A previously secret report from Chicago’s Civilian Office of Police Accountability paints a grim picture of the practices of a group of police officers accused of framing scores of South Side residents.
The COPA report was tendered as a result of an ongoing open records lawsuit filed by attorneys for Ben Baker, who insisted he had been framed by disgraced Chicago Police Sgt. Ronald Watts and the tactical team he commanded. While heavily redacted, it shows that investigators discovered discrepancies in reports filed by Watts and his officers, including two arrests where the same officers claimed to be in different places at the same time.
Shortly after his 2005 arrest at the former Ida B. Wells housing project, Baker and his wife Clarissa Glenn both gave statements to the Chicago Police Bureau of Internal Affairs, the Cook County State’s Attorney’s office and the FBI, detailing allegations of corruption by Watts and the officers on his team.
COPA investigators interviewed the former chief of the State’s Attorney’s Public Integrity Bureau, who met with Baker and Glenn following their arrest and told investigators that he found the couple "credible."
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Baker was freed from prison in 2016, after successfully fighting to have his conviction overturned.
Similar allegations of corruption by Watts and his team have prompted authorities to throw out the convictions of scores of other defendants. In the fall of 2017, 10 Watts officers were named in a letter from the Cook County States Attorney’s office, advising CPD that due to concerns about their credibility, the officers would never be called again as witnesses in any criminal case.
In 2012, Watts and one of his officers, Kallatt Mohammed, both were charged and eventually convicted in the scandal. But the remaining officers on Watts’ team continued their work with CPD, and most remain on the force today.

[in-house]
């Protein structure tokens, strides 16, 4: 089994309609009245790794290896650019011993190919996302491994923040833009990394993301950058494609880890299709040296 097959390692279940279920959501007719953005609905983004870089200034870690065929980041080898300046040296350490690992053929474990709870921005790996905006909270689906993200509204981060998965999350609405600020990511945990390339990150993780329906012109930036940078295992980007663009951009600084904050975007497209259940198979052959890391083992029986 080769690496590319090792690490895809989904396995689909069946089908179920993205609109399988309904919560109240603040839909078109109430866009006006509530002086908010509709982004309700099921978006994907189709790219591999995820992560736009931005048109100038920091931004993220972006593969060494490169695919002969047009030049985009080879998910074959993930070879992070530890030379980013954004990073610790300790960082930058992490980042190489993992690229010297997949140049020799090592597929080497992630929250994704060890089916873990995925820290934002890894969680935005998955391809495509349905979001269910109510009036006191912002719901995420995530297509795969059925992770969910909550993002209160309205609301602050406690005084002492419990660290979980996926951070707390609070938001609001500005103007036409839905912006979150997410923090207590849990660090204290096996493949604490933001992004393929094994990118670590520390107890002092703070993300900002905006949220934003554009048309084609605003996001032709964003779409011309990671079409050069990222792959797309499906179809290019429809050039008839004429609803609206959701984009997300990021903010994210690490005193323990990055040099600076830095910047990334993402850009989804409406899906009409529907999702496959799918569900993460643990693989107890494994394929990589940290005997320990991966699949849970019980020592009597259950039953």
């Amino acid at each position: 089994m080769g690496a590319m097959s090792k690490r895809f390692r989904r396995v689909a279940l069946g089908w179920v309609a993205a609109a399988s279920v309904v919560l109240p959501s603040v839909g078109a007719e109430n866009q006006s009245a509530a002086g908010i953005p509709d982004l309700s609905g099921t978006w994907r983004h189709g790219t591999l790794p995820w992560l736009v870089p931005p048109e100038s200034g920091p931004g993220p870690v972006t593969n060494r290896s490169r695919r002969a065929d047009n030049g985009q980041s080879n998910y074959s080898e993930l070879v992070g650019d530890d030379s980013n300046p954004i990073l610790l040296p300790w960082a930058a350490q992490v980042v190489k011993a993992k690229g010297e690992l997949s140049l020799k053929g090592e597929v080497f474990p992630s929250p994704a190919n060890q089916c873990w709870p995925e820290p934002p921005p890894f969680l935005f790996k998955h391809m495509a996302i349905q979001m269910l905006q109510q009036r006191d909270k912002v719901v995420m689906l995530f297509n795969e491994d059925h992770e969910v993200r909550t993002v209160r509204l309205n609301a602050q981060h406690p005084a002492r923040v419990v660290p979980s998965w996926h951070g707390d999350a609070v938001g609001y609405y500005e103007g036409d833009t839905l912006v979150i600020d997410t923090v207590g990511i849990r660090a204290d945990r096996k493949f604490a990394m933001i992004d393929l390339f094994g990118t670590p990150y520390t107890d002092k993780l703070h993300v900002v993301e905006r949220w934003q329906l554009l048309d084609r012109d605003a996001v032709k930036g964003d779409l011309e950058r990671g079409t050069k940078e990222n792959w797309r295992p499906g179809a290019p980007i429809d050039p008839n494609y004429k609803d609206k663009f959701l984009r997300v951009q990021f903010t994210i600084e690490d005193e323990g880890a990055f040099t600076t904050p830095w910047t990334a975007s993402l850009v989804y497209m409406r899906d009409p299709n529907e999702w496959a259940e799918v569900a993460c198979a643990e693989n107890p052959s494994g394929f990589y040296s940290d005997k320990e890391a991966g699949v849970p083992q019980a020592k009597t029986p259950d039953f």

The 33-page COPA report, which was forwarded to Supt. David Brown last March but never publicly released, includes interviews with two accused members of Watts’ crew. The reports notes that one of those officers, Sgt. Alvin Jones, is the subject of misconduct complaints in 64 pending federal lawsuits. Jones was stripped of his police powers last June, records show.
The document includes 23 allegations against Jones, but COPA’s findings in relation to those allegations are redacted in the report.
In fact, more than 11 pages of the document are completely blacked out, including the investigative agency’s discussion of the charges and its recommendations for discipline.
The report notes that when queried specifically about planting drugs on Baker or in his car during the 2005 arrest, Watts asserted his Fifth Amendment privilege against self-incrimination. Mohammed, the report notes, also took the Fifth in declining to answer questions about a subsequent arrest.
The COPA report said the FBI reopened a prior investigation of Watts’ team in 2007 after obtaining information about alleged corruption from other Chicago police officers.
“FBI records show agents received a report that Team members were extorting payments from drug dealers,” the report states. “The records note that the Team’s scheme involved using narcotics collected in ‘tax’ to frame dealers who refused to pay.”
The COPA document references an FBI report dated November 19, 2010, which indicated that in addition to Watts, federal investigators believed that “other officers were directly involved in the extortion of drug dealers’ funds.”
The COPA investigators noted that they reviewed thousands of pages of documents and interviewed many individuals who claimed direct knowledge of the alleged corruption.
“Many witnesses who COPA investigators interviewed have no claim against the City and no apparent interest at stake,” they noted.
One of those witnesses, Van Jordan, who the report says admitted involvement in the drug trade, stated that a Watts officer routinely came to his apartment to demand drugs, and that Team members made hundreds of similar demands over the course of several years.
Another resident, Charles Miller, said that one of the accused officers rewarded him for providing information by telling him where to find stashed narcotics for his personal use.
Still another admitted dealer, Harold Owens, told COPA investigators he gave drugs to Team members on several occasions to avoid arrest. Another, Jerome Jointer, described instances in which he gave guns to Watts’ officers.
After being sent to Brown last March, the report has subsequently wended its way to the Chicago Department of Law and back to COPA for revisions. Fourteen months after it was tendered by the police investigative agency, it is unclear when the superintendent may address the COPA recommendations.
The redacted report can be read below: